Council Matters: June 1, 2020 Rossland City Council Meeting
Rossland City Council Meeting, June 1, 2020
Trash talk, new fees and charges bylaw, greening the fleet
By web conference
Present: Mayor Kathy Moore, and Councillors Dirk Lewis, Stewart Spooner, Andy Morel, Chris Bowman, and Janice Nightingale. Staff present who spoke during the meeting: Manager of Special Projects Darrin Albo, CAO Bryan Teasdale, Deputy Corporate Officer Cynthia Anoñuevo, and CFO Elma Hamming.
Public Input Period: There was no one present to raise their electronic “hand” when invited to do so.
Fees and Charges Amendment Bylaw (#2727): The new bylaw includes additional changes to the schedule of fees and charges for certain City services. One of these is a small additional fee to be charged when people require staff assistance to pay at City Hall with a credit card, instead of using the laptop kiosk; another addition is a $50 charge for tree removal permits, and for highway access permits. The bylaw also adds a $50 charge for a Design Modification Fee and $100 for a Building Inspection Fee.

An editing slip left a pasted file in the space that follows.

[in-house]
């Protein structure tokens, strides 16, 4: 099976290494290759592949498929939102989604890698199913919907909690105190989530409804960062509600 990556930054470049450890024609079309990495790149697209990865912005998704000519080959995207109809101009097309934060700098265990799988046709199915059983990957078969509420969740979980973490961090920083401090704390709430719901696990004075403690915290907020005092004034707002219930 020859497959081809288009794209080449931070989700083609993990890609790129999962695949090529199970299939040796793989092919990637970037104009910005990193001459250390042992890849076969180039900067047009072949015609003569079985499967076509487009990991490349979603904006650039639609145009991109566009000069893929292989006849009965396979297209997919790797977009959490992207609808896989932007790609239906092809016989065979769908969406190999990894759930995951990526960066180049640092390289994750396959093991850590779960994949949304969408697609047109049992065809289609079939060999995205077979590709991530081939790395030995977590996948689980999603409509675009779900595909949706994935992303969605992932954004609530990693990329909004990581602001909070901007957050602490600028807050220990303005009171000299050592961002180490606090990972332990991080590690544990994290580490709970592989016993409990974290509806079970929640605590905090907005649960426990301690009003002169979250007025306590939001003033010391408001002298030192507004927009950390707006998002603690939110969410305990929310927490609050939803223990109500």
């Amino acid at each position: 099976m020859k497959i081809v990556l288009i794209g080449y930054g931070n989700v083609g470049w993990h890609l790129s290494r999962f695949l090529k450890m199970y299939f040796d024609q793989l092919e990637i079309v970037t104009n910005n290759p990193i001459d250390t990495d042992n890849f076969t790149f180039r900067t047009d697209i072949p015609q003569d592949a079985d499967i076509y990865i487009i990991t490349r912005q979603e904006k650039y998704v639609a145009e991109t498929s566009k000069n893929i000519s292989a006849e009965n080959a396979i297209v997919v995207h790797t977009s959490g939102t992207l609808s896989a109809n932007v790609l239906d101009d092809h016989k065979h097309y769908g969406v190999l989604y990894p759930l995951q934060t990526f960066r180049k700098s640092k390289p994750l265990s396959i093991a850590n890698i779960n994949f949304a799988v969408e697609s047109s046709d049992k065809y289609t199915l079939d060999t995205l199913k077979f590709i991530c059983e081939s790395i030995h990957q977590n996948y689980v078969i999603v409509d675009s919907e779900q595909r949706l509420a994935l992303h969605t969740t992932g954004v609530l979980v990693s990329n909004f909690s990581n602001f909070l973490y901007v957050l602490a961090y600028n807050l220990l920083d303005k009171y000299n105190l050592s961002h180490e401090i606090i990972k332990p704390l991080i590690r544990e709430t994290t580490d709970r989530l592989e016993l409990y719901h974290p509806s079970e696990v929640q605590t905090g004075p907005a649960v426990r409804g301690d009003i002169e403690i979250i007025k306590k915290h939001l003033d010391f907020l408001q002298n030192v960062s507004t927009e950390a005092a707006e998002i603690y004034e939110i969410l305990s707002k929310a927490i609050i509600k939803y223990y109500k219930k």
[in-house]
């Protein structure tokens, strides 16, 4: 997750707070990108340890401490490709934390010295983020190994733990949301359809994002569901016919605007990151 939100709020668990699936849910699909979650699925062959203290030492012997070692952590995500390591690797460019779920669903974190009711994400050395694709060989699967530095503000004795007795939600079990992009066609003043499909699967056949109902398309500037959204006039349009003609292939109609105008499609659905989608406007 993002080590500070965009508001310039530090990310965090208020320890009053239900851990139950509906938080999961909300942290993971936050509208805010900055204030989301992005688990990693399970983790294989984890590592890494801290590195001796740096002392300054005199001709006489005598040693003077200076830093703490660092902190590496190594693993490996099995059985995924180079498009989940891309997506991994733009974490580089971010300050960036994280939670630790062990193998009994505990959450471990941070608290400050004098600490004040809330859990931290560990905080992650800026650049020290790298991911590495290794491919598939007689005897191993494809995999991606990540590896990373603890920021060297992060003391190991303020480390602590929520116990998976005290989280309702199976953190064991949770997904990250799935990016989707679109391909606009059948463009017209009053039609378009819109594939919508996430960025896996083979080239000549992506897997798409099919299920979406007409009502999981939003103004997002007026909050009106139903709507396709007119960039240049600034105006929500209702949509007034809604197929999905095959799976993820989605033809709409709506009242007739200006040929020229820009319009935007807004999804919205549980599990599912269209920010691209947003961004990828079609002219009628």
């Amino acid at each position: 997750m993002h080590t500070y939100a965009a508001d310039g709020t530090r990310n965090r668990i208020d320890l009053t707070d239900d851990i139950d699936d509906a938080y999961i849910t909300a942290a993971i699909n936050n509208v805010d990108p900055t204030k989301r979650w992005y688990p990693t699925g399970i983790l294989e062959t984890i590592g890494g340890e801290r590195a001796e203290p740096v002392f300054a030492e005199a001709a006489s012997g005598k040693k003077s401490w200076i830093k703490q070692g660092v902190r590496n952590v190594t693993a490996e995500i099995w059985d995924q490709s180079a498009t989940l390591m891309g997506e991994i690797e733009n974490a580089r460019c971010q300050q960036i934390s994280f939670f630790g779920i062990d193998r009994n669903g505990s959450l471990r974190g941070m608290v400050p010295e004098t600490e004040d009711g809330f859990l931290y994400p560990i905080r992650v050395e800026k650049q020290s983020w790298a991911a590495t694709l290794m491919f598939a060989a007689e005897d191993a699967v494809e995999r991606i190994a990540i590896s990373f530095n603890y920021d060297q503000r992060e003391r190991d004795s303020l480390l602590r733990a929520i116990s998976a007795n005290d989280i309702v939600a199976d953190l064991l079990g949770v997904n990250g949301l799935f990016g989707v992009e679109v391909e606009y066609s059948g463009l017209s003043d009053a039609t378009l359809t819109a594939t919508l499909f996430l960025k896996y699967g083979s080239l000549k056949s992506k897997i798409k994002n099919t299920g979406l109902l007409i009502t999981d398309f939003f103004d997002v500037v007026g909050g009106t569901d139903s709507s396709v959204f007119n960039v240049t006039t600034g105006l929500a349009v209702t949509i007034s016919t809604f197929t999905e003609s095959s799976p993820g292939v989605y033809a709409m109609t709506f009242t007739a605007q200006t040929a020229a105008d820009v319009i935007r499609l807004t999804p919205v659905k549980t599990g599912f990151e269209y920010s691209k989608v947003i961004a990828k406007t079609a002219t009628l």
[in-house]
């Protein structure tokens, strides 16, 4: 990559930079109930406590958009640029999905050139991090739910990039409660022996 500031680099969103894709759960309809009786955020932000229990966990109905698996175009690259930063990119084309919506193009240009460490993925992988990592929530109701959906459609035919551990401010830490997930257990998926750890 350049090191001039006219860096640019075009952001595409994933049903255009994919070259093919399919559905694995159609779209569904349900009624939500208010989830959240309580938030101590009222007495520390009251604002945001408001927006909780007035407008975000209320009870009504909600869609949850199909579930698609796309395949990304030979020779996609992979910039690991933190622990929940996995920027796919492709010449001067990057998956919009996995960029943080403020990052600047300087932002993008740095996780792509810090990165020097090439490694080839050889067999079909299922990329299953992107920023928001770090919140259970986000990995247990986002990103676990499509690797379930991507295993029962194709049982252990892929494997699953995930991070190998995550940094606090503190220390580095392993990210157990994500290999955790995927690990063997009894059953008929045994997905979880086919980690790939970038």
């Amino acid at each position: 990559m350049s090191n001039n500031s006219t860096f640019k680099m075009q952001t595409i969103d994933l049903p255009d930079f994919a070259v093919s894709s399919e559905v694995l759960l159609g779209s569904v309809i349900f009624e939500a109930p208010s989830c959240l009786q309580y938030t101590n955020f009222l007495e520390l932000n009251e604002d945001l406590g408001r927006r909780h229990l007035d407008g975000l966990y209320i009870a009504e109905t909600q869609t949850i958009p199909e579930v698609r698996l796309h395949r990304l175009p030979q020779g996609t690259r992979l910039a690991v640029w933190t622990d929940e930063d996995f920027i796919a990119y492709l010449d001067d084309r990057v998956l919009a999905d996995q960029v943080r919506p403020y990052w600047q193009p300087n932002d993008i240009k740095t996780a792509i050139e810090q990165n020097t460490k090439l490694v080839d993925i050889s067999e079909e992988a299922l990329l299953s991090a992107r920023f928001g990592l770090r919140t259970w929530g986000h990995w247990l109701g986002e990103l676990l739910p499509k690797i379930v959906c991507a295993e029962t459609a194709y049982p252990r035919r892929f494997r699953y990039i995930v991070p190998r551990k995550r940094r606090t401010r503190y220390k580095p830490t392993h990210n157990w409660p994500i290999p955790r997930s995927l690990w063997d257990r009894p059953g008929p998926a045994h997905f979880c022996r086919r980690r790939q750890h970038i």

Lewis commented that he didn’t like the “convenience fee,” said that he thought it seemed punitive, “especially given the demographic that may need assistance.” Hamming responded that the one-quarter of one percent convenience fee is only for people who need staff assistance “over the counter.” She said it was intended as an incentive for people to pay on-line, or to use the payment kiosk themselves, instead of using staff time.
A motion to give first, second and third readings to the Fees and Charges Amendment Bylaw CARRIED.
A further motion to adopt the bylaw CARRIED.
Editor’s Note: Councils must normally wait at least one full day after third reading to adopt a bylaw; but a ministerial order valid for the duration of the pandemic state of emergency states (inter alia) that, “Despite section 135 (3) [requirements for passing bylaws]of the Community Charter, a council may adopt a bylaw on the same day that a bylaw has been given third reading.”
Request for Proposals: Solid Waste Collection and Disposal